Iceland’s Officials Issue Warning of Impending Eruption at Fagradalsfjall Volcano

Icelandic authorities have evacuated the town of Grindavik, warning that a volcanic eruption is imminent. Cracks have appeared in the earth there, snaking under buildings, splitting streets and pouring steam into the air. And while magma hasn’t yet bubbled to the surface, experts say it probably will soon.

The volcanic activity is occurring on the Reykjanes Peninsula, about 25 miles southwest of Reykjavik, Iceland’s capital. The peninsula is where the North American and Eurasian tectonic plates pull apart, allowing magma to bubble up to the surface periodically in a long history of eruptions.

The volcanism lay dormant for nearly 800 years, until it suddenly awoke in 2020. Then came the eruption of the Fagradalsfjall volcano on March 19, 2021. Volcanic coughs and sputters have occurred since, but a bigger eruption may be inevitable in the days ahead.

In fact, Iceland’s Meteorological Office warned Monday of a “significant likelihood of a volcanic eruption in the coming days.” It’s believed that a “dike intrusion,” or a fissure of magma squeezing between crustal rocks, is burrowed beneath Grindavik. On Saturday, the Met Office said the magma was probably within 800 meters, or 2,624 feet, of the surface

Initially, a barrage of earthquakes — including in the past week two over magnitude 5.0 and thirteen at or above 4.5 — was concentrated about two miles northeast of Grindavik, a town of 3,300 on the Reykjanes Peninsula. It’s believed that’s where the upwelling of magma is.

Over the past 72 hours, the quakes have slowly migrated to the southwest, alerting scientists to the possible movement of magma. The ground has also lifted as much as about three feet in western Grindavik. The overall magma intrusion is estimated to be about 10 miles long, and continues southwest into the sea. About 100 earthquakes are still rattling the region every hour.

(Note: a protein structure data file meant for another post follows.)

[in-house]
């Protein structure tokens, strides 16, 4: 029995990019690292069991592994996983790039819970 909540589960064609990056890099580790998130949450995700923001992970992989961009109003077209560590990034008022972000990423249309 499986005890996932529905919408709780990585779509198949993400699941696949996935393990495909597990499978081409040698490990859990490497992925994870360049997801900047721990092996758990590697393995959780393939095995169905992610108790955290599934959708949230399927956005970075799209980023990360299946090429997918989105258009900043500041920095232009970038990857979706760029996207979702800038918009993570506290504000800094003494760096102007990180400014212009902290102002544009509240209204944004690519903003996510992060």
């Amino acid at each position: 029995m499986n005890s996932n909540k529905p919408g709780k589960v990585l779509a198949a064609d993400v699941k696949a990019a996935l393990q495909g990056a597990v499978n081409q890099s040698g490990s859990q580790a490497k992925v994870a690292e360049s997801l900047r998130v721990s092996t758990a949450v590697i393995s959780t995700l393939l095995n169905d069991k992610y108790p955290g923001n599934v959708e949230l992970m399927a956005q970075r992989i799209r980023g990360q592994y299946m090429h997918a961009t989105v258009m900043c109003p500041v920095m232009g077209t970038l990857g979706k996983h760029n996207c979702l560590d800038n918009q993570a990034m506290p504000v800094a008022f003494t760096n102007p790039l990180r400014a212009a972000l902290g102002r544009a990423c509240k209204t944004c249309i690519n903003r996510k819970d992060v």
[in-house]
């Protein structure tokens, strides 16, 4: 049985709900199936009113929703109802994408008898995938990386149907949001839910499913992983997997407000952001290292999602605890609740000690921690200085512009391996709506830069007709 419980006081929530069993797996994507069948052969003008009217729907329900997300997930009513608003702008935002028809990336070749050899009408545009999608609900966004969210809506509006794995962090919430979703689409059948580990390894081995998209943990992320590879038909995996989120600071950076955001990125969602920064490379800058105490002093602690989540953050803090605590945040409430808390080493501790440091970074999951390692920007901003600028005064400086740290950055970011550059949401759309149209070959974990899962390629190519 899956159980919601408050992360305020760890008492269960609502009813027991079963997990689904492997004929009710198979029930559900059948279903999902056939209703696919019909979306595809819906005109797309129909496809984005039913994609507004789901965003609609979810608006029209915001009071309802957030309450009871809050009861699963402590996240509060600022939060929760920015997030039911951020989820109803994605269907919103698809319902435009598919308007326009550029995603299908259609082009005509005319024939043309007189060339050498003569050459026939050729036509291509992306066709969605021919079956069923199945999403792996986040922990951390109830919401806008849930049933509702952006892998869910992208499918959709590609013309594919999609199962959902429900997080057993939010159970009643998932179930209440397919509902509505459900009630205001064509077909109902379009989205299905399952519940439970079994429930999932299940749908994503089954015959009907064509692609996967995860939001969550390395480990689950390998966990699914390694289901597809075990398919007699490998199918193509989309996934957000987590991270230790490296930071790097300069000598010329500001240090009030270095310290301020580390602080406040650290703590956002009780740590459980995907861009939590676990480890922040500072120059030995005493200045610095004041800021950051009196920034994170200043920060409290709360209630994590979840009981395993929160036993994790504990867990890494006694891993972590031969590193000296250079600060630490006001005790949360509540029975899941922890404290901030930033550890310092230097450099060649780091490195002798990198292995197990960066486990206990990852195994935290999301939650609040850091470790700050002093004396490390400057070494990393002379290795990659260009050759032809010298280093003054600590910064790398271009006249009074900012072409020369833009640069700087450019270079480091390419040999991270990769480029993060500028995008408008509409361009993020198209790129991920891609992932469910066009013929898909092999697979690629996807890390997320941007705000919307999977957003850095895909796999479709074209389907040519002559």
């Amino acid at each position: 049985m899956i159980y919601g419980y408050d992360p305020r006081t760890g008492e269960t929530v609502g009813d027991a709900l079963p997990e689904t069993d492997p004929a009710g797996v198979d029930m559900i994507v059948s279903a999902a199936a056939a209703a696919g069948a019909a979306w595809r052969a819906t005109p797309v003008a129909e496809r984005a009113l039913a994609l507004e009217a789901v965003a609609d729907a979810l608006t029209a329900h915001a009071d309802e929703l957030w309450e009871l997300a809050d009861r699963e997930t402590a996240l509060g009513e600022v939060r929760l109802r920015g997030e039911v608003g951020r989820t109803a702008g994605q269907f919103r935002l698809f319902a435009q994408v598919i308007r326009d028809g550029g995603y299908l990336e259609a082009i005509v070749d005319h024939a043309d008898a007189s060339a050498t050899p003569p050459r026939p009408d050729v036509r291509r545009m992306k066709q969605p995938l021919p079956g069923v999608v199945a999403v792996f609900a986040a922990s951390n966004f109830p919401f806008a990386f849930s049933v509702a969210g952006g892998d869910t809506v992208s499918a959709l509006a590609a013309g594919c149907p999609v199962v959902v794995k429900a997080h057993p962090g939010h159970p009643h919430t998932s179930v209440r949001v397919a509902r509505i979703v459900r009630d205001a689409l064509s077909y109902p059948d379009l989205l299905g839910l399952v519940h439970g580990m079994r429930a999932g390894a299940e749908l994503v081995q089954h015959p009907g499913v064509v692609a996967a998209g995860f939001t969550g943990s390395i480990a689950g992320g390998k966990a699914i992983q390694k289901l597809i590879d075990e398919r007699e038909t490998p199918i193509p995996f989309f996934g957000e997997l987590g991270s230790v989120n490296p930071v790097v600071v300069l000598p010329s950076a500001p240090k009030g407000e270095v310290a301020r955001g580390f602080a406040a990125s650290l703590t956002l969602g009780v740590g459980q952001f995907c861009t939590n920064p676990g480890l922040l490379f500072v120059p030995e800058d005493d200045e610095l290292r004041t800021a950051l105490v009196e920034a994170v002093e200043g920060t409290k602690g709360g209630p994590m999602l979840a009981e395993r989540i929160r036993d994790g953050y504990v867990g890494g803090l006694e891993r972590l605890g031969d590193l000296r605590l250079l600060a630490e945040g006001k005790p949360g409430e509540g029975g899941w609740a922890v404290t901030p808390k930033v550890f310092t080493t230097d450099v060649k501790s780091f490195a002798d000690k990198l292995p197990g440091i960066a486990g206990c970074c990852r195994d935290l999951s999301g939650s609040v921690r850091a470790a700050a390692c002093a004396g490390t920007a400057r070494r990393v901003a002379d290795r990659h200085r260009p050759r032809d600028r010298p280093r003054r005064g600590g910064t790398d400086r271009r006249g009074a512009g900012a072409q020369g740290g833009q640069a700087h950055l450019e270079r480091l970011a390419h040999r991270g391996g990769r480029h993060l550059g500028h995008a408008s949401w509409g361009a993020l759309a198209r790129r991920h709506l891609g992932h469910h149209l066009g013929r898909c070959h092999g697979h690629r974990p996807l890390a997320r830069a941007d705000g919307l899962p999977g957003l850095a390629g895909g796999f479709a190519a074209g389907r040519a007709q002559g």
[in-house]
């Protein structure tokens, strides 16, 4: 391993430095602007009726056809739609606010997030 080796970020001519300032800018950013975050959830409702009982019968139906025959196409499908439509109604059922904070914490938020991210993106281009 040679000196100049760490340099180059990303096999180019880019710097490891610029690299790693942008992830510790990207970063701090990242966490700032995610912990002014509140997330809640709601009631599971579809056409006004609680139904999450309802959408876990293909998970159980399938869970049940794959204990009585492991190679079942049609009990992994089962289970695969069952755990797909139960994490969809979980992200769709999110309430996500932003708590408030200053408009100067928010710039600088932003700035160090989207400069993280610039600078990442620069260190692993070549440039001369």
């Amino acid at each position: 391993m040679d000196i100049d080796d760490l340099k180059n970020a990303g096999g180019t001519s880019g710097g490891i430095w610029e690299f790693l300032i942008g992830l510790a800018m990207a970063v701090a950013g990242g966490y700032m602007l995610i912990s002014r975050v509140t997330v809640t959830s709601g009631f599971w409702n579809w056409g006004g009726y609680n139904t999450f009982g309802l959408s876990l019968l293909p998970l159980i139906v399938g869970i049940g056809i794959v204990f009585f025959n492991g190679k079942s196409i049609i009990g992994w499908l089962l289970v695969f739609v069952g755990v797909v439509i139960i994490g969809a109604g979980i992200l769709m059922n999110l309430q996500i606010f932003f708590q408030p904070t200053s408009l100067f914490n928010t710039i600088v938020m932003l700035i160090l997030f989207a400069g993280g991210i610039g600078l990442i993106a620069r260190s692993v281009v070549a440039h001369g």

On Sunday, police allowed displaced residents of Thorkotlustadahverfi, a suburb of Grindavik, to return home “only to retrieve vital items, pets and livestock,” according to the Met Office. Roadways to and from Grindavik remain closed. Iceland’s popular Blue Lagoon hot spring also is closed until at least 7 a.m. Thursday, when a decision to reopen or stay shuttered will be made.

Iceland is no stranger to earthquakes and volcanoes. In 2010, the eruption of Eyjafjallajokull, on Iceland’s southern coast, ejected 330 million cubic yards of material and spewed ash 30,000 feet high. The ash plume forced the closure of most of Europe’s airspace for the better part of a week.

To the southwest, an entirely new island — Surtsey — emerged out of nowhere after an undersea volcanic eruption reached the ocean surface on Nov. 14, 1963. The eruption continued until June 5, 1967, when the island was 1.68 miles wide and 509 feet high. Wave action since then has eroded much of the island.

In the case of the Reykjanes Peninsula, the parent Fagradalsfjall volcano had remained quiet for 6,300 years until December 2019. That’s when a swarm of earthquakes, including a pair of magnitude-5.6 tremors, shook the peninsula. An even larger 5.7 quake struck on Feb. 4, 2021, causing damage. On March 19 that year, a 2,000-foot-long fissure opened up, oozing lava.

The new feature, named Geldingadalsgos, is considered a possible new shield volcano — a broad volcano with gently sloping sides. Several other cracks opened in April 2021, but only one remained active through May of that year.

Another eruption from a separate fissure of Fagradalsfjall took place on Aug. 3, 2022.

Then in early July of this year, a new eruption began near Litli-Hrutur, also part of the Fagradalsfjall volcano. It was about 10 times as big as the first two eruptions. It diminished by Aug. 5.


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